The religious landscape in America is undergoing radical change: While approximately 83% of Americans identify themselves as Christians, only 20% attend church regularly, and somewhere between 4,000 and 7,000 churches close their doors every year. Less than 1/3 of American Jews belong to a synagogue. Meanwhile, 44% of Americans will change their religion at least once in their lifetime, and a growing share of young Americans – including the fastest growing group of American Jews – say they have no religion at all. However, meaning-making continues to be a boom industry, with many Americans continuing to gravitate to sources of wisdom and venues of spirituality. Some houses of worship have even bucked the trends to flourish in the current climate. Two friends and colleagues – one rabbi and one minister – offer a dispatch from the front-lines of making religion vital in 21st Century America.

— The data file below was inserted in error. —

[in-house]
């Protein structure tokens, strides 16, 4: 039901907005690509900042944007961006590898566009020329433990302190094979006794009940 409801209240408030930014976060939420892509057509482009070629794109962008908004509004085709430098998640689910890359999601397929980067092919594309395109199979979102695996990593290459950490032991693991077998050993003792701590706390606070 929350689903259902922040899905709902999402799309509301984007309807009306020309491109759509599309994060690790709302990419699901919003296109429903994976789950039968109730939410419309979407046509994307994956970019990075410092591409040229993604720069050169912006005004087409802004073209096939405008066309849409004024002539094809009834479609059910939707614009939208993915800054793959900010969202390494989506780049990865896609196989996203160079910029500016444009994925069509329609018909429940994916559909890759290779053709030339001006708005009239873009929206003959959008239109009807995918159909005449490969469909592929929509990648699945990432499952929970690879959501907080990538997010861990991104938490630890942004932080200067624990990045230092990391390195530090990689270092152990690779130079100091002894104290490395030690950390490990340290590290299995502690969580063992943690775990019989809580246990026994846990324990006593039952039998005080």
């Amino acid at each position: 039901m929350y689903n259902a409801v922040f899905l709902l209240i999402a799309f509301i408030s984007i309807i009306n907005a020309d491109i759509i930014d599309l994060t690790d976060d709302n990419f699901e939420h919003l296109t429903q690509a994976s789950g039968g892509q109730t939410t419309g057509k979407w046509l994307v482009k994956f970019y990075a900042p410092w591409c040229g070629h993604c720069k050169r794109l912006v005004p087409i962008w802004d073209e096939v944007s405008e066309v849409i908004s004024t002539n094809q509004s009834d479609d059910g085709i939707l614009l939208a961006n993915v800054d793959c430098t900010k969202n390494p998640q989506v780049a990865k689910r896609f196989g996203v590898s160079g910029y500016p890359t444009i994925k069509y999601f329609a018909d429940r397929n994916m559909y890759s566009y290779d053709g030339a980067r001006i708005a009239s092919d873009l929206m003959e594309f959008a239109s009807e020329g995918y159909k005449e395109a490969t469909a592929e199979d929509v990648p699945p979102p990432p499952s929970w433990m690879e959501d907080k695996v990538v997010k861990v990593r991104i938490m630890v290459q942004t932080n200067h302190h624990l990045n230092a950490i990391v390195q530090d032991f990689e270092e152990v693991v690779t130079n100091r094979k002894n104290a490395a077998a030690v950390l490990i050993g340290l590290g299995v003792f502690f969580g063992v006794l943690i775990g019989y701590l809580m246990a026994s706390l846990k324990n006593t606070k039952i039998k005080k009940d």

Latest posts by Rabbi Michael Knopf (see all)
- To God the Glory - April 27, 2017
- My Father Was a Wandering Aramean: Judaism and Immigration (Part Three) - April 20, 2017
- My Father Was a Wandering Aramean: Judaism and Immigration (Part Two) - April 13, 2017